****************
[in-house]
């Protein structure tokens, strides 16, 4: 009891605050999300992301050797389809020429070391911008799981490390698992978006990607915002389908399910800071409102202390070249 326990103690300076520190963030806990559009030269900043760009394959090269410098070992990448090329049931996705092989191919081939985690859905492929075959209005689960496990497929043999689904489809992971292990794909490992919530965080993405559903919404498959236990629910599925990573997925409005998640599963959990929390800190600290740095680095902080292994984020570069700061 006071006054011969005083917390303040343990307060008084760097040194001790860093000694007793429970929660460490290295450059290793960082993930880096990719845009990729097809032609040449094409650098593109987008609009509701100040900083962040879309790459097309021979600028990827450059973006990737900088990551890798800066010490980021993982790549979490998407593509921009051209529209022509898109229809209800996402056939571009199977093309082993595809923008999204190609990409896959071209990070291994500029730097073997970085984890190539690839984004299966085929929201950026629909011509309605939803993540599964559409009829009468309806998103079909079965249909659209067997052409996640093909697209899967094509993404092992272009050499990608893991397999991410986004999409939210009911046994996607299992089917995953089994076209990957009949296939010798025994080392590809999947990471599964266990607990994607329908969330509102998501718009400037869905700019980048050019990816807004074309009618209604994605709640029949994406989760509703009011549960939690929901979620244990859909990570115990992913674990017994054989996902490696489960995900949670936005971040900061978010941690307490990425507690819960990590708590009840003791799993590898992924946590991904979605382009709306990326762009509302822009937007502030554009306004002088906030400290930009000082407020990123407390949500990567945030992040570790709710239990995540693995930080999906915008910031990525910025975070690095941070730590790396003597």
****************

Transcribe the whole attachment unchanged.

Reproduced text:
[in-house]
């Protein structure tokens, strides 16, 4: 009891605050999300992301050797389809020429070391911008799981490390698992978006990607915002389908399910800071409102202390070249 326990103690300076520190963030806990559009030269900043760009394959090269410098070992990448090329049931996705092989191919081939985690859905492929075959209005689960496990497929043999689904489809992971292990794909490992919530965080993405559903919404498959236990629910599925990573997925409005998640599963959990929390800190600290740095680095902080292994984020570069700061 006071006054011969005083917390303040343990307060008084760097040194001790860093000694007793429970929660460490290295450059290793960082993930880096990719845009990729097809032609040449094409650098593109987008609009509701100040900083962040879309790459097309021979600028990827450059973006990737900088990551890798800066010490980021993982790549979490998407593509921009051209529209022509898109229809209800996402056939571009199977093309082993595809923008999204190609990409896959071209990070291994500029730097073997970085984890190539690839984004299966085929929201950026629909011509309605939803993540599964559409009829009468309806998103079909079965249909659209067997052409996640093909697209899967094509993404092992272009050499990608893991397999991410986004999409939210009911046994996607299992089917995953089994076209990957009949296939010798025994080392590809999947990471599964266990607990994607329908969330509102998501718009400037869905700019980048050019990816807004074309009618209604994605709640029949994406989760509703009011549960939690929901979620244990859909990570115990992913674990017994054989996902490696489960995900949670936005971040900061978010941690307490990425507690819960990590708590009840003791799993590898992924946590991904979605382009709306990326762009509302822009937007502030554009306004002088906030400290930009000082407020990123407390949500990567945030992040570790709710239990995540693995930080999906915008910031990525910025975070690095941070730590790396003597």